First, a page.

Chopsticks or Forks?


(Reena Zheng)

Seniors Jancy Zhang (left) and Phyllis Liu sit down with mixed reactions as they prepare to eat a meal with with chopsticks.

Reena Zheng, Contributing Writer

Everyone eats, but who has ever thought about how we get food from the plate to our mouths? There are, in fact, various methods — fingers, spoons, forks, or chopsticks.

The most common eating utensils, no doubt, are forks and chopsticks. While the former are used widely around the world, the latter are preferred in East and Southeast Asia.

Forks, often made of metal or plastics, are used to either poke or scoop food. Chopsticks, usually made of wood, plastic, or metal, are maneuvered like tongs to grab, not stab, food. Of course, it may sometimes be convenient to stab, especially for young children.

The question is which one is better. Forks are definitely easier to use from the get-go. No skill is required. However, a good amount of effort is needed to learn to use chopsticks. In most cases, a Chinese child does not master the complex skill until he or she is five years old. Kids in fork-use families begin to use their simple utensils at around the age of three and will usually not be introduced to chopsticks until adolescence, if ever.

(Reena Zheng)
Senior Skye Zhu happily enjoys her meal with her eating utensil of choice–chopsticks.

Emerson Royer, a sophomore who is reasonably skilled with chopsticks, has made up his mind about which utensil is better. He said, “I personally prefer forks because it is easier to stab food.”

Another benefit of forks is that they come in handy with foods like mashed potatoes, fluffy rice, and small vegetables like peas. No way around it — chopsticks are useless for scooping up globby or tiny food morsels.

On the other hand, chopsticks work uniquely well with crunchy food like chips. Diners can enjoy chips without getting their hands greasy. In contrast, stabbing or scooping chips with a fork leads to complete disaster.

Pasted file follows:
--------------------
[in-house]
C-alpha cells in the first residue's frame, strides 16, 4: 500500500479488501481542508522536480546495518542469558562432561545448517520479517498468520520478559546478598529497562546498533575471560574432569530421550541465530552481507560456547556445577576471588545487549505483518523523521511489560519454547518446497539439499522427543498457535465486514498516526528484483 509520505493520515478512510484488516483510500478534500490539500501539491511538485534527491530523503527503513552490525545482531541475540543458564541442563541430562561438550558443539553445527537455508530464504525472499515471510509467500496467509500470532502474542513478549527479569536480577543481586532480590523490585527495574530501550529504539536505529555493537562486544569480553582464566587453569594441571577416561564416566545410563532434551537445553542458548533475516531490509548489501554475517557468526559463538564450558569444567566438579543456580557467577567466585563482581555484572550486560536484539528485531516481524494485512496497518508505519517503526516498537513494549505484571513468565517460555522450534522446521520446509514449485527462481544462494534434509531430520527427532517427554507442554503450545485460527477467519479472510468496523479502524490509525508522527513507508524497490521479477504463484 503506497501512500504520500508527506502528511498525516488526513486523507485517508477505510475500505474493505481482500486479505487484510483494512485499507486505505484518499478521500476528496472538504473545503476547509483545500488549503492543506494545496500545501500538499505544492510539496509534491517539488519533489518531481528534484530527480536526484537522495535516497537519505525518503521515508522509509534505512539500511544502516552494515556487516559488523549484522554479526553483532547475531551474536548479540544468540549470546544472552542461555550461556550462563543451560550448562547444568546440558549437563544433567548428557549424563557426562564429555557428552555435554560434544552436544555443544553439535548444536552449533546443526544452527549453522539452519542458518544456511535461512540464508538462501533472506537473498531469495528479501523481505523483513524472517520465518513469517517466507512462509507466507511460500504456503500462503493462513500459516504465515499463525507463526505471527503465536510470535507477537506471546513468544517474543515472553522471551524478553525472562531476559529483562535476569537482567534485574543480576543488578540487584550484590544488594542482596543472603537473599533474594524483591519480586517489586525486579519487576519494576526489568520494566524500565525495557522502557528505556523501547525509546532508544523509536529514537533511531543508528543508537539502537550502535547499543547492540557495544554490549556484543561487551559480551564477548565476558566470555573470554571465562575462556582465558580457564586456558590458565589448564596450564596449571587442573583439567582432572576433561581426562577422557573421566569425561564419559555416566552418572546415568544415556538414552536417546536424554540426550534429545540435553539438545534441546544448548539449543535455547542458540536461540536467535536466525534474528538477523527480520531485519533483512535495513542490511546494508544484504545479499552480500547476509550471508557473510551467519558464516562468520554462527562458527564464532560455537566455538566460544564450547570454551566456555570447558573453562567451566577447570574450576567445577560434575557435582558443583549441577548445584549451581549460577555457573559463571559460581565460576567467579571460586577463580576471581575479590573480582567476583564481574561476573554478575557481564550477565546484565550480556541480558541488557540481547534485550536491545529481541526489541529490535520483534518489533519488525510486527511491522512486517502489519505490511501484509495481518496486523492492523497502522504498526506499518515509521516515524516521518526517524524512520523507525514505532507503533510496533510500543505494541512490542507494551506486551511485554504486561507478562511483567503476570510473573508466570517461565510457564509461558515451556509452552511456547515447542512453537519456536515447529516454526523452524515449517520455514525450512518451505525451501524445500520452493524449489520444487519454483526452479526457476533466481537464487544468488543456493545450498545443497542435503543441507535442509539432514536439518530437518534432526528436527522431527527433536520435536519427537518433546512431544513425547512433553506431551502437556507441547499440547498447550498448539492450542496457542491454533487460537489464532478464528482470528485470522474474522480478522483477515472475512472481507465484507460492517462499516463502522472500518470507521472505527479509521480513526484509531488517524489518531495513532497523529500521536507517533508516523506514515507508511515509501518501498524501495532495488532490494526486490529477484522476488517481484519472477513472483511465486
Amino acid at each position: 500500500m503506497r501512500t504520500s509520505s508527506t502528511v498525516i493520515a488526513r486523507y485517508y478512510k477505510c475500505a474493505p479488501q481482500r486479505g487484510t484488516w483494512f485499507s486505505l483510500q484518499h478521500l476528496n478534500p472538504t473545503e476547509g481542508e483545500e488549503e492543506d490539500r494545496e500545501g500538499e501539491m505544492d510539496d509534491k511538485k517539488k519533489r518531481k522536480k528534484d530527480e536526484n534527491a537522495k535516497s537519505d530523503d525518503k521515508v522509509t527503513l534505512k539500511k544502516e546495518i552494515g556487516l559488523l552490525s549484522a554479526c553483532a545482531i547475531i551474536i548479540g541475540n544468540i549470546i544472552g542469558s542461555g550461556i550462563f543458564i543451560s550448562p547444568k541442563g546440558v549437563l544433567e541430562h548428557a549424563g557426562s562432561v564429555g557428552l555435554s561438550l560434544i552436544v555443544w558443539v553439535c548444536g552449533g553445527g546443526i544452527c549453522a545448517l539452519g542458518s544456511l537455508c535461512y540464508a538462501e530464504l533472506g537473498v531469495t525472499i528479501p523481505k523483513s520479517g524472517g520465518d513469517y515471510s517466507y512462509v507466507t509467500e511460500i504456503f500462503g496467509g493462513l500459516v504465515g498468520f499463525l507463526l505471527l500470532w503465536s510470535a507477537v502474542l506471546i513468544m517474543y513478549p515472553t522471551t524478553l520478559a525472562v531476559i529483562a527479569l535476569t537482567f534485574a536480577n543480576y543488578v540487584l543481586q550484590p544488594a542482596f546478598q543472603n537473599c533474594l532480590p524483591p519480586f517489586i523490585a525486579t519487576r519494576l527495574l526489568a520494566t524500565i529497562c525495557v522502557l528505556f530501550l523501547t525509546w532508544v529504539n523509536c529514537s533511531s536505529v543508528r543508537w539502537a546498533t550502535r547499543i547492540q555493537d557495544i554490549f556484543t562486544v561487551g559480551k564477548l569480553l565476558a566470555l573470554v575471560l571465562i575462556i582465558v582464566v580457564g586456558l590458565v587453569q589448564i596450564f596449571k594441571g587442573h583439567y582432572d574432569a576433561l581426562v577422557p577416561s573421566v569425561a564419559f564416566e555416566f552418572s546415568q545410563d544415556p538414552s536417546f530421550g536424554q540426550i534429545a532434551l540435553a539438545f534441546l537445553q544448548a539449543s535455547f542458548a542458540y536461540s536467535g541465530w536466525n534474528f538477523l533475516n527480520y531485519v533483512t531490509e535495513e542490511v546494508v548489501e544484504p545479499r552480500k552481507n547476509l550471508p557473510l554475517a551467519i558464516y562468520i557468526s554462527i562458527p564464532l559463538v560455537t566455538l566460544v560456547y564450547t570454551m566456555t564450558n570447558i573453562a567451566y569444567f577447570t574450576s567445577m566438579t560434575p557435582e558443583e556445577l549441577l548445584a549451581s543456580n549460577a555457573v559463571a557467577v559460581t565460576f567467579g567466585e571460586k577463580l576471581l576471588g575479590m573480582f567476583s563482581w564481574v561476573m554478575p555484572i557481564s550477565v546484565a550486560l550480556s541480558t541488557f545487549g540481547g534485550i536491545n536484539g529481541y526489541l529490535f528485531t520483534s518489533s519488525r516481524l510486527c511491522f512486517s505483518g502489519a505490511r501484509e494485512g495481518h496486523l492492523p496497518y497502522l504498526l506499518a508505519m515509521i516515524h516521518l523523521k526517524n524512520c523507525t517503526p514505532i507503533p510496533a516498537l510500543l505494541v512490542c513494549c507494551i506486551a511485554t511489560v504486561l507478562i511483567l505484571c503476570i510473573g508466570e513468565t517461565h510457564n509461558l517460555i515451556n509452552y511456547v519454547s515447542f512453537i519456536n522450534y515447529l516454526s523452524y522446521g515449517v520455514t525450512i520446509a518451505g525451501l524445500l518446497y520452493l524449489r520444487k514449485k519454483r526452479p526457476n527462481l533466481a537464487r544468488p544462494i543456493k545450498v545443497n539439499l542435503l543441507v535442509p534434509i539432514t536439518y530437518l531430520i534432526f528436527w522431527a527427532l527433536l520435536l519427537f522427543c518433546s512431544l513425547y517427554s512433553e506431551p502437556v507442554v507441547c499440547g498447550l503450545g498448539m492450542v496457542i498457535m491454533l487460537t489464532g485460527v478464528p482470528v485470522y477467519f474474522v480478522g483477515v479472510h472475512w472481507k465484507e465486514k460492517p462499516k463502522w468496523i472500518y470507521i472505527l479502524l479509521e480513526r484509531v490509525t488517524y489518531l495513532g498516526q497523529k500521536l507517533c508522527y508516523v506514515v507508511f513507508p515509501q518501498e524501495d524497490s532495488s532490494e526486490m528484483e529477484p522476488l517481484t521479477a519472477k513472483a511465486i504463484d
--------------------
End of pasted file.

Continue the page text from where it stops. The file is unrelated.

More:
Likewise, eating cooked vegetables (except peas) is no problem with chopsticks. Cooked vegetables can be wet and greasy, so they tend to slide off forks. Chopsticks make picking up a bunch of this healthy food choice a breeze.

Obviously, chopsticks and forks each have their pros and cons. It mostly depends on what food one is enjoying and which culture one comes from. Most of the Chinese exchange students at Walsh Jesuit claim that they prefer chopsticks over forks.

Senior Jancy Zhang, in her second year at WJ, said, “It is not hard to transform from chopsticks to forks, but I still prefer chopsticks because I have used them for over ten years. Also, my host family is Chinese, so we have Asian food constantly.”

(Photo via Flickr, Creative Commons License)
The “chork,” a fun chopstick and fork hybrid found at Panda Express, is one solution to this culinary conundrum.

But Phyllis Liu, a senior and Chinese exchange student who stays with an American family, has a unique reason for opting for western utensils. She said, “I ‘low-key’ prefer forks since everything needs to be cut into bite-size for chopsticks, which makes cooks do extra work.” (Very thoughtful of you, Phyllis.)

Junior Joe Hoffmann first tried to use chopsticks when he was seven. “I prefer chopsticks over European eating utensils because chopsticks make me eat slower and healthier,” he said.

Truth be told, everyone has witnessed people shoveling multiple wads of meat or mountains of potatoes into their mouths. This unsightly behavior is impossible with chopsticks.

Retired English teacher Ms. Elizabeth Duarte admitted to being a klutz with chopsticks. She does feel awkward using a fork in an Asian restaurant while people all around her are using chopsticks.

Senior Stanley Kaczmar totally understands the situation. He said, “I often feel I may get judged , and I will be embarrassed that I do not know how to use chopsticks correctly.”

So, whether from the East or West, clumsy or dexterous, you decide what works best for you — fork, chopsticks, or both, thanks to the chork.